Music, ephemeral and fleeting, to many of us wants tangible embodiment, some physical sense of the tug we feel from its unseen vibrations. We’ve regularly featured the image of the circle as a sequence; even as music software prefers left-to-right piano rolls and scores and tracks, it’s a logical shape. Here, Finnish sound artist Martin Bircher looks to a last-century invention to build a mechanical expression of the sequencer.

From an antique music box, comes MIDI, as in the video above. And if that’s too discordant for you, have a look at the original video below. Even in comparison to our analog electronics, there’s something beautiful about seeing the mechanical inner workings of a musical expression.

Official description:

“Digital Enhancement” is an interactive sound installation consisting of an electrified Symphonion Brevet No. 28, a synthesizer, an amplifier and four headphones. The Symphonion musical box dates back to the beginning of the last century and its mechanical workings are combined with digital technology to convert it into a MIDI sequencer. The original music, embossed on steel plates, can be played on the synthesizer, which is programmed to mimic the sounds of the Symphonion. In order to operate the sequencer, a hand-cranked dynamo serves as a remote control.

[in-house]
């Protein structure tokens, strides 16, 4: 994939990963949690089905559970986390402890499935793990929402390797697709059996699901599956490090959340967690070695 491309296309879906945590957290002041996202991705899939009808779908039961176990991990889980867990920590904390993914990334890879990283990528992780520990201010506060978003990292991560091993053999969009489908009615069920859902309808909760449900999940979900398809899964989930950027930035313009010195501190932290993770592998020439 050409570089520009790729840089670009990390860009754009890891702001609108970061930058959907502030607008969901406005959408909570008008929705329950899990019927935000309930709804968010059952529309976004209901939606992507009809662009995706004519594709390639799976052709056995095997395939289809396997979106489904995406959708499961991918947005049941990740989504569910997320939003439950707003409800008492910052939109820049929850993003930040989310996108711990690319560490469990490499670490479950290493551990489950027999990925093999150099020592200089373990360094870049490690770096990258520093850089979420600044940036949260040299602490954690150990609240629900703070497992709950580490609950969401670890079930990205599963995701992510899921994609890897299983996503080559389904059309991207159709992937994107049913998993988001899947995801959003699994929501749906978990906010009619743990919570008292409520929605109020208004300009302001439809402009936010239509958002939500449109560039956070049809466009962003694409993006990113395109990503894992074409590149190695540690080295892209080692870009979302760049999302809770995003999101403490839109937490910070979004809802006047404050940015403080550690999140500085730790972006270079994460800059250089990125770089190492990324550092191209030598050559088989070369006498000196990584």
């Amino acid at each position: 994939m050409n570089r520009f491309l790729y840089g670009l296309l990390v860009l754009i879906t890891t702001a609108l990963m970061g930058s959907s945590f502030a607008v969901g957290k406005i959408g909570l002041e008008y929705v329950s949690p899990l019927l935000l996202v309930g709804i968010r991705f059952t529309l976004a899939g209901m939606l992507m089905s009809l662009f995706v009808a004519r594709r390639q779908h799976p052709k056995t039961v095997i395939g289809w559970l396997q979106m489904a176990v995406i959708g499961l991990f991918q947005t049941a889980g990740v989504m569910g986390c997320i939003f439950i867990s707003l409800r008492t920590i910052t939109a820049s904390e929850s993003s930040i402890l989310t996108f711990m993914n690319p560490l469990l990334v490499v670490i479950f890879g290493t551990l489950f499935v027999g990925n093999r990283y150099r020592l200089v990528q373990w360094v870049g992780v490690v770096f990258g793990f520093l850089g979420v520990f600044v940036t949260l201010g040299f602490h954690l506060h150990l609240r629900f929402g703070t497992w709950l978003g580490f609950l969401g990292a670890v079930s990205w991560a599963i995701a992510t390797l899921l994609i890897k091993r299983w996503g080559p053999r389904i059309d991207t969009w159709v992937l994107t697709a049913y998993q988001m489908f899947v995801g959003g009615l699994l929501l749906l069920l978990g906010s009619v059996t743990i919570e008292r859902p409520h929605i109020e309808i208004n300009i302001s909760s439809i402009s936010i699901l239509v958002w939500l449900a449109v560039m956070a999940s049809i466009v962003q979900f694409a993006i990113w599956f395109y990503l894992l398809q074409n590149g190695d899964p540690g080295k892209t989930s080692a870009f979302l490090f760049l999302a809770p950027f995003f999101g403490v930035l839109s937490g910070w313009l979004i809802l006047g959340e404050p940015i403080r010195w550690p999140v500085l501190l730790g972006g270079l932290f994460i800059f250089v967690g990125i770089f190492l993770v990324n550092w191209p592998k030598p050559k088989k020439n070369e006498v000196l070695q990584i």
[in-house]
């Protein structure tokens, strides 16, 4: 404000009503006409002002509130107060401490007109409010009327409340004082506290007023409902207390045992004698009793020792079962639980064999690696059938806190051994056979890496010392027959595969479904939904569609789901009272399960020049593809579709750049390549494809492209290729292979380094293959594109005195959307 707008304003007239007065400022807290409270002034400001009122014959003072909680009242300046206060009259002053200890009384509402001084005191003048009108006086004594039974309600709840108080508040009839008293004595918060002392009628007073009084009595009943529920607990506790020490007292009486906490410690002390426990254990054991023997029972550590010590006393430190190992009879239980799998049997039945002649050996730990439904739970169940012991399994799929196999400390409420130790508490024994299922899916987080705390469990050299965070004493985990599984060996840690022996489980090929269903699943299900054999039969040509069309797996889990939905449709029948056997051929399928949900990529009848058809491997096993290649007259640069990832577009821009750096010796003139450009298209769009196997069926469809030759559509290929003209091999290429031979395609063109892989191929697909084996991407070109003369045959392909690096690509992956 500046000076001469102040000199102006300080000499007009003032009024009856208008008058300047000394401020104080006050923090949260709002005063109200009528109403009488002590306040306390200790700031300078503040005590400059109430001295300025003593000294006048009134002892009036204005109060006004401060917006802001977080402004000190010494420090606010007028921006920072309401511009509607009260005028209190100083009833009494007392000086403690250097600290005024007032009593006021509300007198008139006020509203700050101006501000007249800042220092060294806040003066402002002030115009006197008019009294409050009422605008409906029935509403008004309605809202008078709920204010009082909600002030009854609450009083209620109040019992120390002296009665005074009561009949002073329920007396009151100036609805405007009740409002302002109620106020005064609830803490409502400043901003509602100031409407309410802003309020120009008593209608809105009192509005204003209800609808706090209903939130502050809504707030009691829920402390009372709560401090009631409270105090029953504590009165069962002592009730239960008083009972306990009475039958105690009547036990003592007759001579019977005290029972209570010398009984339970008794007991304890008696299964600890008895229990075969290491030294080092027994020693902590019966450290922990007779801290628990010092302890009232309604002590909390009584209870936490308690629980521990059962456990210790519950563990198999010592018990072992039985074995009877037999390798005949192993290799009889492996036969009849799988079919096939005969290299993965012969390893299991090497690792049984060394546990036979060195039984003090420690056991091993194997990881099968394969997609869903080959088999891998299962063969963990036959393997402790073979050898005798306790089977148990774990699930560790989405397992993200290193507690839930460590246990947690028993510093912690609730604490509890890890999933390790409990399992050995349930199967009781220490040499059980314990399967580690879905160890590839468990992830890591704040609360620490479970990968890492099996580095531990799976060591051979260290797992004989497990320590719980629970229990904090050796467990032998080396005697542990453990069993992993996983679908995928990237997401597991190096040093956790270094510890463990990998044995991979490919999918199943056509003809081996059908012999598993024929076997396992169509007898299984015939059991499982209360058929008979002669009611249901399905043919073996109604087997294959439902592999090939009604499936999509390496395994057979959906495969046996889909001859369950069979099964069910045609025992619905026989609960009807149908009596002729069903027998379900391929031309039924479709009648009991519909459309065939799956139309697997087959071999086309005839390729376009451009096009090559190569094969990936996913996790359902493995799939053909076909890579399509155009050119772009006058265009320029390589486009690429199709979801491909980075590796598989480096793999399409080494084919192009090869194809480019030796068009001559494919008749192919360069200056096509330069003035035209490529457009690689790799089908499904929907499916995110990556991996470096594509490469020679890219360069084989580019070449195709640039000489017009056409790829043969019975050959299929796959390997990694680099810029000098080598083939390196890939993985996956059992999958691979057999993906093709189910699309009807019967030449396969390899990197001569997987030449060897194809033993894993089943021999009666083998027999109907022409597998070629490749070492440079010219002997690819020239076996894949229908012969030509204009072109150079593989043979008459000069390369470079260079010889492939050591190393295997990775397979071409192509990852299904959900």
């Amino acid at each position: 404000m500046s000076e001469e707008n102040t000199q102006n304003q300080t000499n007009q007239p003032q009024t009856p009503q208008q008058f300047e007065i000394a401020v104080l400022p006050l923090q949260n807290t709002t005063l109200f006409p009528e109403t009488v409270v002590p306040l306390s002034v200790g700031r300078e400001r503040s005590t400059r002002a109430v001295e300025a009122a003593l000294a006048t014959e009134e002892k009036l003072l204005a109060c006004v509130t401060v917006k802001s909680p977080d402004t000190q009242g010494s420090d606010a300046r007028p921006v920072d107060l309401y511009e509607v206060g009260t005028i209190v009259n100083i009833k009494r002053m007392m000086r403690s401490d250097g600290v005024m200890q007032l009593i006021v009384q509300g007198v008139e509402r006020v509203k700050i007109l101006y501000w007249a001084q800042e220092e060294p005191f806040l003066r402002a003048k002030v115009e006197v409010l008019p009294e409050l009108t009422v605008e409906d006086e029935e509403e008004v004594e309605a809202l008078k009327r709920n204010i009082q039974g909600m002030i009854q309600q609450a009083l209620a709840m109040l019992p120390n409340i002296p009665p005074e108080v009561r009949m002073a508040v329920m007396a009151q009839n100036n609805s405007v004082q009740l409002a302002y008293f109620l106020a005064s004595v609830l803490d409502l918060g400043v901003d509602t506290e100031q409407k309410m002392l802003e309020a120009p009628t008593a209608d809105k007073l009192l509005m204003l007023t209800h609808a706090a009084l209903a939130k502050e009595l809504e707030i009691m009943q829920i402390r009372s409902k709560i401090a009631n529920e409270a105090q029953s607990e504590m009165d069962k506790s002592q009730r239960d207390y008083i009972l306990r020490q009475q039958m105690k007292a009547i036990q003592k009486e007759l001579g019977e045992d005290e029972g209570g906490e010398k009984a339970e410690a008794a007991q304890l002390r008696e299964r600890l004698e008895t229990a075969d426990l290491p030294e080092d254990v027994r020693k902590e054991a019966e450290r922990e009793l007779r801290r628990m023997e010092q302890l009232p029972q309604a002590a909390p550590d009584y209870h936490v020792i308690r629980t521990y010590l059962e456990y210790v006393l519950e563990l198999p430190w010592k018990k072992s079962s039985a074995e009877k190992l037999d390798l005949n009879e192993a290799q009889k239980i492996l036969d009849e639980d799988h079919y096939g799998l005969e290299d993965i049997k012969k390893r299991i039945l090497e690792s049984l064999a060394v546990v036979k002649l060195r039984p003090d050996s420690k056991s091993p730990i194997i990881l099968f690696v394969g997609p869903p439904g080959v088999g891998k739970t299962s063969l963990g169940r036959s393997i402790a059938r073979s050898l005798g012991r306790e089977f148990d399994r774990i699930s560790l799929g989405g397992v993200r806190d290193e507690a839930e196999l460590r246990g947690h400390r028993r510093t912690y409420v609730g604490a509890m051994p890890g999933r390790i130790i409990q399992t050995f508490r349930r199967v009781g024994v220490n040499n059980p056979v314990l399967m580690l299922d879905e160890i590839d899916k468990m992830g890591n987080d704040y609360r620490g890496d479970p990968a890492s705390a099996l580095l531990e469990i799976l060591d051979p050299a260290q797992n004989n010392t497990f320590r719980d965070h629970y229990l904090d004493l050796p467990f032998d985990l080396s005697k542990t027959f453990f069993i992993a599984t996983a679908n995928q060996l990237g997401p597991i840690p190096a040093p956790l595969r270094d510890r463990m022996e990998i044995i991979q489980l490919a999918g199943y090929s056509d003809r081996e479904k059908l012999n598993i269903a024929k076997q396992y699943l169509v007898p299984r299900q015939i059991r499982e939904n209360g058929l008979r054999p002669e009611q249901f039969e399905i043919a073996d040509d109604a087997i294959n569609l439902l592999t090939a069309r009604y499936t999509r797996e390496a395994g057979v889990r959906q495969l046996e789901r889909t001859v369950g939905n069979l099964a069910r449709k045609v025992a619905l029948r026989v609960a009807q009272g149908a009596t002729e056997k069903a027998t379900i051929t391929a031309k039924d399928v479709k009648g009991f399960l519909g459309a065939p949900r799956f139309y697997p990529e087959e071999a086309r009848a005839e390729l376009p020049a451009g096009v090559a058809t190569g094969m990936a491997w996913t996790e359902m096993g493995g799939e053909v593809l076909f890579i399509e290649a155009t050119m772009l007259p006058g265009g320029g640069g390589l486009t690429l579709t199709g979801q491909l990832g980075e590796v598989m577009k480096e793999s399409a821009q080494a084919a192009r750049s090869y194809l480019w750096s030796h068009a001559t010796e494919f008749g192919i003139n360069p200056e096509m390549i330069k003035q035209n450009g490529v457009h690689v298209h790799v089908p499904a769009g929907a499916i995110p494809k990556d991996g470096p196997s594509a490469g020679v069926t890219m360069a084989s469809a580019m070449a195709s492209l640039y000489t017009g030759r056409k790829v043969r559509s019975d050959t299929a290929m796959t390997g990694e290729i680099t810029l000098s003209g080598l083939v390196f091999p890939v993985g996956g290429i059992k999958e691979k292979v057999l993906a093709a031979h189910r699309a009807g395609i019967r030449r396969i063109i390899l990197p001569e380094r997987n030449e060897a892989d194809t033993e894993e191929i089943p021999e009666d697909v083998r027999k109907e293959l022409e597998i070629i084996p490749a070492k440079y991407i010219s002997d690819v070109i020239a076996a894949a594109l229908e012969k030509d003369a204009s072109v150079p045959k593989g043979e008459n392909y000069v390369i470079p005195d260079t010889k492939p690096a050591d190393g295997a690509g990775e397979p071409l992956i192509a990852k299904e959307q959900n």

And the original Symphonion in action:

Martin tells CDM some more about the music box in question and how he converted it to a new, digital life:

The modified musical box Symphonion Brevet No. 28 was produced in the beginning of the last century. The used hand-cranked Style 28 was the simplest and therefore cheapest available model from a broad product range. It plays steel discs with 14.5 cm (5¾”) diameter.

To convert the musical box to a MIDI sequencer, parts of the Symphonion’s base plate were machined to clear space for the stepper motor, replacing the hand crank. A custom etched and with flexible wires extended contact plate replaced the metal comb, whose 40 teeth were originally plucked to generate the sound.

The conversion of the voltage from the contact plate into MIDI messages is done by a microprocessor. A second circuit is controlling the motors speed. The added control panel holds DC input socket, an input for the remote control or footswitch and the MIDI output. Further there are controls for play/pause, tempo, and gate-time. An antique wooden cassette serves as the new housing of the sequencer.

More information:
Project website:

In the meanwhile, we have the pleasure of getting to gaze at high-resolution images of the setup, courtesy the artist. (Click for the big versions…)

Another last-century classic – the Roland Super JV. Ah.